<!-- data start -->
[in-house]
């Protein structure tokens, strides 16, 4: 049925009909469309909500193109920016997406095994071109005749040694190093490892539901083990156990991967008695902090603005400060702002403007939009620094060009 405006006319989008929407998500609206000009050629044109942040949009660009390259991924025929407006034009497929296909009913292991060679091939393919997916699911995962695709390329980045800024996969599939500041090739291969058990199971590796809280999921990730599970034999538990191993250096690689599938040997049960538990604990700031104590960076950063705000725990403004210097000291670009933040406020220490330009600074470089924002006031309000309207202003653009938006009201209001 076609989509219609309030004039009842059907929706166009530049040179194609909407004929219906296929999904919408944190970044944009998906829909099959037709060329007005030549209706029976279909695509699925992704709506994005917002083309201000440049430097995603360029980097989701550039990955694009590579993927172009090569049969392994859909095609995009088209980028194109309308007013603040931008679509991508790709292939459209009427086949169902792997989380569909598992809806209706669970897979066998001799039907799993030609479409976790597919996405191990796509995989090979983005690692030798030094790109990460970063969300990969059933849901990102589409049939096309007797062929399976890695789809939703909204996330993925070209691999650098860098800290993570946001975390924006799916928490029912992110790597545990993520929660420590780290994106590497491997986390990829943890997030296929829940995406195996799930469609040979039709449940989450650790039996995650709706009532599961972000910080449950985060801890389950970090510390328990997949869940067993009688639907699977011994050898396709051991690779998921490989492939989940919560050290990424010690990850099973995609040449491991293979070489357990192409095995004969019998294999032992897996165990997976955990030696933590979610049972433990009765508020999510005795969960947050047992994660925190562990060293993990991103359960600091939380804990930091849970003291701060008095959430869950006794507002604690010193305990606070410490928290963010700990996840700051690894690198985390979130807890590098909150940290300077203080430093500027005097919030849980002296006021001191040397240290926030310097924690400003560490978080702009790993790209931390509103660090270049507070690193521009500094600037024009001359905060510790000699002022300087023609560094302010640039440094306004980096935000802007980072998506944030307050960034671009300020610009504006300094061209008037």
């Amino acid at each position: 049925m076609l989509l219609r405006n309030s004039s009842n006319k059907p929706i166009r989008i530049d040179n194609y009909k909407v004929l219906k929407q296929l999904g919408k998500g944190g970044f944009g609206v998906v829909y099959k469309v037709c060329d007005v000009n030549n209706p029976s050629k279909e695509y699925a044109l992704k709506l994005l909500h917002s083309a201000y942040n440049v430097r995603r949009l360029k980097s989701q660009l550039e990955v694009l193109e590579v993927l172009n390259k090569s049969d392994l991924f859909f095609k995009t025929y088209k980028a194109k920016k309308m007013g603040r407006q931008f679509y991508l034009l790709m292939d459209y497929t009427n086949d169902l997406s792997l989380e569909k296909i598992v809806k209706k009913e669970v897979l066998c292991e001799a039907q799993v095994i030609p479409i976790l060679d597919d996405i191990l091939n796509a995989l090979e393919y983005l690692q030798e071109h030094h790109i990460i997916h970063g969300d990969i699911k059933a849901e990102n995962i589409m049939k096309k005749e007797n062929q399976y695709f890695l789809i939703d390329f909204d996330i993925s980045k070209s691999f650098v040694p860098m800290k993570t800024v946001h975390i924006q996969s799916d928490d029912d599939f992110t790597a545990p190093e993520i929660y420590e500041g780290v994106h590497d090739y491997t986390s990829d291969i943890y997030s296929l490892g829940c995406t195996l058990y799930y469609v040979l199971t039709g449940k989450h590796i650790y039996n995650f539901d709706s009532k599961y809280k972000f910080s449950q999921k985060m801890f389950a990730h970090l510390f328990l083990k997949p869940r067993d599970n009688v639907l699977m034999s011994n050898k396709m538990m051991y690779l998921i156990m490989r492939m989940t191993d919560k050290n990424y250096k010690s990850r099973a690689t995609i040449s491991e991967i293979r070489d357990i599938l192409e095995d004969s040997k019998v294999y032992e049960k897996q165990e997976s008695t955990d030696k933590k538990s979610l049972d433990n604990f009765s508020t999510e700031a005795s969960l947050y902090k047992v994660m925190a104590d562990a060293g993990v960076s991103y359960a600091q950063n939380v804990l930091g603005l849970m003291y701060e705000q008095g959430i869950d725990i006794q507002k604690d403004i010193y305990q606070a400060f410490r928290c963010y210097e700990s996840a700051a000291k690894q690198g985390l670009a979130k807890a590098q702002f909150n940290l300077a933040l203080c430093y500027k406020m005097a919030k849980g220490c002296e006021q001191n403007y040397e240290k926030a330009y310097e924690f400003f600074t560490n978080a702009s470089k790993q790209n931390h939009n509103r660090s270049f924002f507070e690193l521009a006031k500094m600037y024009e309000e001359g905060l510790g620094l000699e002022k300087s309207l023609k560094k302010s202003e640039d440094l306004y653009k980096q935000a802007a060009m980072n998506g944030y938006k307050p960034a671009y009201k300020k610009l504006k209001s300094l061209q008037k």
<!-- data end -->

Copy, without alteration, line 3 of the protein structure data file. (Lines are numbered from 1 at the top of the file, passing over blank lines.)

């Amino acid at each position: 049925m076609l989509l219609r405006n309030s004039s009842n006319k059907p929706i166009r989008i530049d040179n194609y009909k909407v004929l219906k929407q296929l999904g919408k998500g944190g970044f944009g609206v998906v829909y099959k469309v037709c060329d007005v000009n030549n209706p029976s050629k279909e695509y699925a044109l992704k709506l994005l909500h917002s083309a201000y942040n440049v430097r995603r949009l360029k980097s989701q660009l550039e990955v694009l193109e590579v993927l172009n390259k090569s049969d392994l991924f859909f095609k995009t025929y088209k980028a194109k920016k309308m007013g603040r407006q931008f679509y991508l034009l790709m292939d459209y497929t009427n086949d169902l997406s792997l989380e569909k296909i598992v809806k209706k009913e669970v897979l066998c292991e001799a039907q799993v095994i030609p479409i976790l060679d597919d996405i191990l091939n796509a995989l090979e393919y983005l690692q030798e071109h030094h790109i990460i997916h970063g969300d990969i699911k059933a849901e990102n995962i589409m049939k096309k005749e007797n062929q399976y695709f890695l789809i939703d390329f909204d996330i993925s980045k070209s691999f650098v040694p860098m800290k993570t800024v946001h975390i924006q996969s799916d928490d029912d599939f992110t790597a545990p190093e993520i929660y420590e500041g780290v994106h590497d090739y491997t986390s990829d291969i943890y997030s296929l490892g829940c995406t195996l058990y799930y469609v040979l199971t039709g449940k989450h590796i650790y039996n995650f539901d709706s009532k599961y809280k972000f910080s449950q999921k985060m801890f389950a990730h970090l510390f328990l083990k997949p869940r067993d599970n009688v639907l699977m034999s011994n050898k396709m538990m051991y690779l998921i156990m490989r492939m989940t191993d919560k050290n990424y250096k010690s990850r099973a690689t995609i040449s491991e991967i293979r070489d357990i599938l192409e095995d004969s040997k019998v294999y032992e049960k897996q165990e997976s008695t955990d030696k933590k538990s979610l049972d433990n604990f009765s508020t999510e700031a005795s969960l947050y902090k047992v994660m925190a104590d562990a060293g993990v960076s991103y359960a600091q950063n939380v804990l930091g603005l849970m003291y701060e705000q008095g959430i869950d725990i006794q507002k604690d403004i010193y305990q606070a400060f410490r928290c963010y210097e700990s996840a700051a000291k690894q690198g985390l670009a979130k807890a590098q702002f909150n940290l300077a933040l203080c430093y500027k406020m005097a919030k849980g220490c002296e006021q001191n403007y040397e240290k926030a330009y310097e924690f400003f600074t560490n978080a702009s470089k790993q790209n931390h939009n509103r660090s270049f924002f507070e690193l521009a006031k500094m600037y024009e309000e001359g905060l510790g620094l000699e002022k300087s309207l023609k560094k302010s202003e640039d440094l306004y653009k980096q935000a802007a060009m980072n998506g944030y938006k307050p960034a671009y009201k300020k610009l504006k209001s300094l061209q008037k």